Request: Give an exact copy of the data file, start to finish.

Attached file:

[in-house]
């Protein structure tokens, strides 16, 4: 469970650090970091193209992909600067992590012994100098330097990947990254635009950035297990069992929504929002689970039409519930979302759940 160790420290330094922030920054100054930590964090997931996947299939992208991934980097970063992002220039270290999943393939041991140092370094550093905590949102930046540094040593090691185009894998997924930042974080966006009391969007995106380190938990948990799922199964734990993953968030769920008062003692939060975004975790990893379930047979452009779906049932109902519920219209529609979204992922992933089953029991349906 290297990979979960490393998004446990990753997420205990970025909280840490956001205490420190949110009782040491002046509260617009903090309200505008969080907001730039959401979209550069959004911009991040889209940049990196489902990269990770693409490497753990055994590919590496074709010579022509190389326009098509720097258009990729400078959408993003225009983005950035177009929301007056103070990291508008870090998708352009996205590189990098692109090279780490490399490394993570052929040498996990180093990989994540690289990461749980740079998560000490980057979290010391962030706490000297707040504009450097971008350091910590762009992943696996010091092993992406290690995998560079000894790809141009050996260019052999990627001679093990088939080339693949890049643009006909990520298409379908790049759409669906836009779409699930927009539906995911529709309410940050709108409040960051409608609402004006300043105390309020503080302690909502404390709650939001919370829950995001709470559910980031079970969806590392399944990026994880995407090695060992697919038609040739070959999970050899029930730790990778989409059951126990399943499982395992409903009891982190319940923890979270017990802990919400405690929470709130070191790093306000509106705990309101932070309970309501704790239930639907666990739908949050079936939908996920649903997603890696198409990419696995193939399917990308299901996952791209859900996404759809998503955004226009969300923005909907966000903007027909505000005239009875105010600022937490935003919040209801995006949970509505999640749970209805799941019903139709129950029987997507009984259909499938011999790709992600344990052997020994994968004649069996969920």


[in-house]
């Protein structure tokens, strides 16, 4: 469970650090970091193209992909600067992590012994100098330097990947990254635009950035297990069992929504929002689970039409519930979302759940 160790420290330094922030920054100054930590964090997931996947299939992208991934980097970063992002220039270290999943393939041991140092370094550093905590949102930046540094040593090691185009894998997924930042974080966006009391969007995106380190938990948990799922199964734990993953968030769920008062003692939060975004975790990893379930047979452009779906049932109902519920219209529609979204992922992933089953029991349906 290297990979979960490393998004446990990753997420205990970025909280840490956001205490420190949110009782040491002046509260617009903090309200505008969080907001730039959401979209550069959004911009991040889209940049990196489902990269990770693409490497753990055994590919590496074709010579022509190389326009098509720097258009990729400078959408993003225009983005950035177009929301007056103070990291508008870090998708352009996205590189990098692109090279780490490399490394993570052929040498996990180093990989994540690289990461749980740079998560000490980057979290010391962030706490000297707040504009450097971008350091910590762009992943696996010091092993992406290690995998560079000894790809141009050996260019052999990627001679093990088939080339693949890049643009006909990520298409379908790049759409669906836009779409699930927009539906995911529709309410940050709108409040960051409608609402004006300043105390309020503080302690909502404390709650939001919370829950995001709470559910980031079970969806590392399944990026994880995407090695060992697919038609040739070959999970050899029930730790990778989409059951126990399943499982395992409903009891982190319940923890979270017990802990919400405690929470709130070191790093306000509106705990309101932070309970309501704790239930639907666990739908949050079936939908996920649903997603890696198409990419696995193939399917990308299901996952791209859900996404759809998503955004226009969300923005909907966000903007027909505000005239009875105010600022937490935003919040209801995006949970509505999640749970209805799941019903139709129950029987997507009984259909499938011999790709992600344990052997020994994968004649069996969920």